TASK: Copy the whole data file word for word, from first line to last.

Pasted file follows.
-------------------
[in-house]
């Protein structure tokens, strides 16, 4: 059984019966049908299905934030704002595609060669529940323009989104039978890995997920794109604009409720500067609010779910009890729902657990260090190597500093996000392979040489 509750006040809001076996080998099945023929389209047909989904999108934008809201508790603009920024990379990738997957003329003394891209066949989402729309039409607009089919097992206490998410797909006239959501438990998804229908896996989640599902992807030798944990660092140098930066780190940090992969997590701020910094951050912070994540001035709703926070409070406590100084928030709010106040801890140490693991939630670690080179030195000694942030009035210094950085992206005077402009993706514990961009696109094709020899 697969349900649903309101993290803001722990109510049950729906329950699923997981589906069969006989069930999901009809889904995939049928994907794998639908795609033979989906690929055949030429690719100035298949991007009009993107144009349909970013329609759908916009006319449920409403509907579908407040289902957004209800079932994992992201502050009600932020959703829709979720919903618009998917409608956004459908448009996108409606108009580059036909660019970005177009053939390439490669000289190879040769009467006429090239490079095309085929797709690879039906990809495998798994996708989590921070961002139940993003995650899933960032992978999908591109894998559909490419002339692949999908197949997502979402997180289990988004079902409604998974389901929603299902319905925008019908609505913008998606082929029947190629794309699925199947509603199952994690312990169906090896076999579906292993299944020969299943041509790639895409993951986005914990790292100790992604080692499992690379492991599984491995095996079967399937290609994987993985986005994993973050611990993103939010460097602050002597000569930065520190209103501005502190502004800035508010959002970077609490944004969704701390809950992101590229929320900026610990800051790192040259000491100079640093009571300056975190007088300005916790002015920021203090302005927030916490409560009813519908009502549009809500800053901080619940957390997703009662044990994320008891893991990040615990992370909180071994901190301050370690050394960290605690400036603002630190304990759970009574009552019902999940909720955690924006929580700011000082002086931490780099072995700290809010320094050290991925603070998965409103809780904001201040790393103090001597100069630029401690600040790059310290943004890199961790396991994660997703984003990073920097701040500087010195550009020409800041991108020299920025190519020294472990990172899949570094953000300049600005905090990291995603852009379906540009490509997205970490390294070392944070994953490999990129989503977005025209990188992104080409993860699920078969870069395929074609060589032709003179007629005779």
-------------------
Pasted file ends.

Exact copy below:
[in-house]
């Protein structure tokens, strides 16, 4: 059984019966049908299905934030704002595609060669529940323009989104039978890995997920794109604009409720500067609010779910009890729902657990260090190597500093996000392979040489 509750006040809001076996080998099945023929389209047909989904999108934008809201508790603009920024990379990738997957003329003394891209066949989402729309039409607009089919097992206490998410797909006239959501438990998804229908896996989640599902992807030798944990660092140098930066780190940090992969997590701020910094951050912070994540001035709703926070409070406590100084928030709010106040801890140490693991939630670690080179030195000694942030009035210094950085992206005077402009993706514990961009696109094709020899 697969349900649903309101993290803001722990109510049950729906329950699923997981589906069969006989069930999901009809889904995939049928994907794998639908795609033979989906690929055949030429690719100035298949991007009009993107144009349909970013329609759908916009006319449920409403509907579908407040289902957004209800079932994992992201502050009600932020959703829709979720919903618009998917409608956004459908448009996108409606108009580059036909660019970005177009053939390439490669000289190879040769009467006429090239490079095309085929797709690879039906990809495998798994996708989590921070961002139940993003995650899933960032992978999908591109894998559909490419002339692949999908197949997502979402997180289990988004079902409604998974389901929603299902319905925008019908609505913008998606082929029947190629794309699925199947509603199952994690312990169906090896076999579906292993299944020969299943041509790639895409993951986005914990790292100790992604080692499992690379492991599984491995095996079967399937290609994987993985986005994993973050611990993103939010460097602050002597000569930065520190209103501005502190502004800035508010959002970077609490944004969704701390809950992101590229929320900026610990800051790192040259000491100079640093009571300056975190007088300005916790002015920021203090302005927030916490409560009813519908009502549009809500800053901080619940957390997703009662044990994320008891893991990040615990992370909180071994901190301050370690050394960290605690400036603002630190304990759970009574009552019902999940909720955690924006929580700011000082002086931490780099072995700290809010320094050290991925603070998965409103809780904001201040790393103090001597100069630029401690600040790059310290943004890199961790396991994660997703984003990073920097701040500087010195550009020409800041991108020299920025190519020294472990990172899949570094953000300049600005905090990291995603852009379906540009490509997205970490390294070392944070994953490999990129989503977005025209990188992104080409993860699920078969870069395929074609060589032709003179007629005779």